Supplementary Material for: Novel Uromodulin Mutation in Familial Juvenile Hyperuricemic Nephropathy
2012-07-07T00:00:00Z (GMT) by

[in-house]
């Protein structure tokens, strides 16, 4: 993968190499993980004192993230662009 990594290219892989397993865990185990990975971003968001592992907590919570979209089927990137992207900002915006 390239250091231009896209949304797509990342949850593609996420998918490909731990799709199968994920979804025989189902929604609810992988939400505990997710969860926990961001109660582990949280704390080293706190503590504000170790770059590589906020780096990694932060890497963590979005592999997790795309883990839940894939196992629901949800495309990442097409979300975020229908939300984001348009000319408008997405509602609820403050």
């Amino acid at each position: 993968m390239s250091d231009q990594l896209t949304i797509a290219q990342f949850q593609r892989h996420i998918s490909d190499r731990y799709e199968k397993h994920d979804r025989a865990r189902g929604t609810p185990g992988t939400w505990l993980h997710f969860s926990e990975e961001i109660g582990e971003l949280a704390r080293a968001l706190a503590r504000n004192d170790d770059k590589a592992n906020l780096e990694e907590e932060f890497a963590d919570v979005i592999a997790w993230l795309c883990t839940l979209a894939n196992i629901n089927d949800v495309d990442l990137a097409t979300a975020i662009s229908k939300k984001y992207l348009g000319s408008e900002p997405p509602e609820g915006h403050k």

Background: Familial juvenile hyperuricemic nephropathy (FJHN) is an autosomal dominant disorder characterized by early onset of hyperuricemia, decreased fractional renal urate excretion and progressive interstitial nephropathy. Mutations in the uromodulin (UMOD) gene encoding uromodulin/Tamm-Horsfall, a glycosylphosphatidylinositol (GPI)-anchored protein, cause this disease. Methods: One Chinese family with 13 FJHN-affected individuals is described. Clinical data, blood and urine samples of 7 affected members (all alive patients in this family) and 15 unaffected members were collected. Mutation analysis of the UMOD gene was performed by polymerase chain reaction and direct sequencing. Urinary uromodulin from affected or unaffected members of this family and healthy controls was examined by enzyme-linked immunosorbent assay kit. Expression of uromodulin in renal tissue was shown with immunofluorescence. Results: A novel mutation (p.T605G) within the uromodulin GPI anchor signal segment was identified in the affected individuals of this FJHN family. There was a markedly increased expression of uromodulin in renal tissue and significantly decreased urinary excretion of uromodulin in affected patients with an estimated glomerular filtration rate <60 ml/min/1.73 m2. Conclusions: The present study reported a novel mutation in exon 9 of UMOD in the Chinese Han population, within the GPI anchor signal segment of uromodulin. Since the GPI anchor is linked with the release or secretion of proteins, our finding may provide further evidence for the underlying mechanism of decreased urinary excretion of uromodulin in FJHN.